Archive for March, 2013

Can I do bitework with my own dog?

Posted in Training Theory with tags , , , , , , on March 2, 2013 by guy2932

This is a question I often hear debated. The short answer is yes. All the preliminary work with ragging, teaching the rules of engagement around ragging and all the developmental stages of bitework up to and including full running bites can be performed on yourself.

The dog can learn so many things by doing this and it is a perfect way to prepare him for working on the helper. It is also more convenient if you don’t always have access to reliable help. You can expose the dog to new and novel stimuli whilst working on yourself and also branch out into other areas such as person search and standoff.

What you cannot do very well is introduce the dog to any real threat. The dog either won’t perceive you as a threat or if he does, you run the risk that you will damage your relationship and the dogs confidence.

I have always found that a game of rough and tumble is great fun with my dogs, it gets them used to being man handled and so is not a shock to them when they experience it from someone else and it makes them resilient to my voice and actions. This is important because although I try to be a  calm, consistent handler, I am human  and sometimes lose my rag, shout, get frustrated or act in some other way which is probably not beneficial to dog training. being used to playing games like this makes them resilient to my human failings.get down

A concern that is often raised is whether this opens the doorway t being bitten by your own dog in confrontations or other high stress situations. As long as the dog is learning the rules of engagement I have found it more to do with the individual dogs genetics. Those of the weaker nerved variety will redirect under pressure and there is nothing you can do to stop that other than prepare them properly for the job in hand and try to maintain an outlet for their stress. stronger nerved dogs are less likely to redirect despite you doing any prey driven bite work on yourself.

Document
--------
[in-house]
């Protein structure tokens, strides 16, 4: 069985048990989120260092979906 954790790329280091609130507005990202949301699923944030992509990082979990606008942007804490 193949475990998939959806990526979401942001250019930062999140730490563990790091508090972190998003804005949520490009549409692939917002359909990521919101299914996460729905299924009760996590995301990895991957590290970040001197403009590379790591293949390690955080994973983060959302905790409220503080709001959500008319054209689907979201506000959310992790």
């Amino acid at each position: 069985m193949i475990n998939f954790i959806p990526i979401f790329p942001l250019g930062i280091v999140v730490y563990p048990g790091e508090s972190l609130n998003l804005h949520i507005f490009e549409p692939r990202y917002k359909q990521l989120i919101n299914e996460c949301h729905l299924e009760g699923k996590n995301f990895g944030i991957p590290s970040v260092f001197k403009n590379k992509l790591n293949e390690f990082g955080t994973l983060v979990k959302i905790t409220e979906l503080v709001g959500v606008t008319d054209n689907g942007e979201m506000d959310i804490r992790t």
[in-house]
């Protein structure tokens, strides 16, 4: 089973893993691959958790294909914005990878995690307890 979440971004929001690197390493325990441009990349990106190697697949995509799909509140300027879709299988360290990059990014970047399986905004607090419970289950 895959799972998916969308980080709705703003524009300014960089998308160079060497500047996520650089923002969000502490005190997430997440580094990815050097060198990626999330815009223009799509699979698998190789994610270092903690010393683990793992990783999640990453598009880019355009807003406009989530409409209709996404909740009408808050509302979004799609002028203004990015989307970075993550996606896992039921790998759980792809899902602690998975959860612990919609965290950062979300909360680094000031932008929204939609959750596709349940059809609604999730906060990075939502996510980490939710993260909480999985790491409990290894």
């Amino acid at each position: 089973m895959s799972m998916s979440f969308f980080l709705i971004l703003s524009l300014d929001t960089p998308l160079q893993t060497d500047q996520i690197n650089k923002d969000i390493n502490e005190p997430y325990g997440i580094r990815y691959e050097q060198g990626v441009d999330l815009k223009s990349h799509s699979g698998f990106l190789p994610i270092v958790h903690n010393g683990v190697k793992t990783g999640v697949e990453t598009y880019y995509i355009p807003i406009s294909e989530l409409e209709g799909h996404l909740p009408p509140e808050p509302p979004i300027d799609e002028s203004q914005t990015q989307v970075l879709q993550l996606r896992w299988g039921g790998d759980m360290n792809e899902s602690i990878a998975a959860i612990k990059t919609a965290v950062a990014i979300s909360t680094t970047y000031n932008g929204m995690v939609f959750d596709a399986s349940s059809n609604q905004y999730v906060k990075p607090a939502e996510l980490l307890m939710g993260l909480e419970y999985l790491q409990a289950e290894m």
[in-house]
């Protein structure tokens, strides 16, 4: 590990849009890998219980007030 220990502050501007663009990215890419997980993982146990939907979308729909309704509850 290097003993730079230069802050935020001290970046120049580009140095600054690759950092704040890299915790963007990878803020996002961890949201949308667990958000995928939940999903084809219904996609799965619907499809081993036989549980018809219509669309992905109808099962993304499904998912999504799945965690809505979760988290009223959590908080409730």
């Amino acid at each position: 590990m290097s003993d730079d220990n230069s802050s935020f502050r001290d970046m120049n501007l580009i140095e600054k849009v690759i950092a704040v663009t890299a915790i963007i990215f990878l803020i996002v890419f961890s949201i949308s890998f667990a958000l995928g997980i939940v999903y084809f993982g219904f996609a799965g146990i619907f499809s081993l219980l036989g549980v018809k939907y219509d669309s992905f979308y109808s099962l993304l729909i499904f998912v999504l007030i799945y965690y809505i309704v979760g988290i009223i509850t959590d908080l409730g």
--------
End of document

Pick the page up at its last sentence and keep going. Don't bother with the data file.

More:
If you are not happy with your dog biting you then don’t do it. I am happy and think it is too valuable to not do.

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How to control your dog

Posted in Training Theory on March 2, 2013 by guy2932

If you own a dog you already control it. Your dog cannot eat, drink or do very much else without your assistance. If you have a dog that you cannot get to do what you want when you want your problem is not one of control.

Your problem is that you cannot communicate effectively with your dog and are therefore unable to explain to it how it can earn the resources that you can make available to it. You control the resources and that therefore puts you in a very powerful position over the life and well being of another living being. You therefore have a duty to establish a way to communicate effectively if you require the dog to do certain things at certain times.

You need to learn how to create cues (classic conditioning) and to reward behaviours you want (operant conditioning) in order to maintain them. You can learn how to do these things in Positive Police Dogs: Philosophy.

Remember, you already have the control. You must now accept responsibility for establishing effective communication. Don’t blame, train. The dog is already doing what it finds rewarding. If you want it to do something else, train it.IMG_2188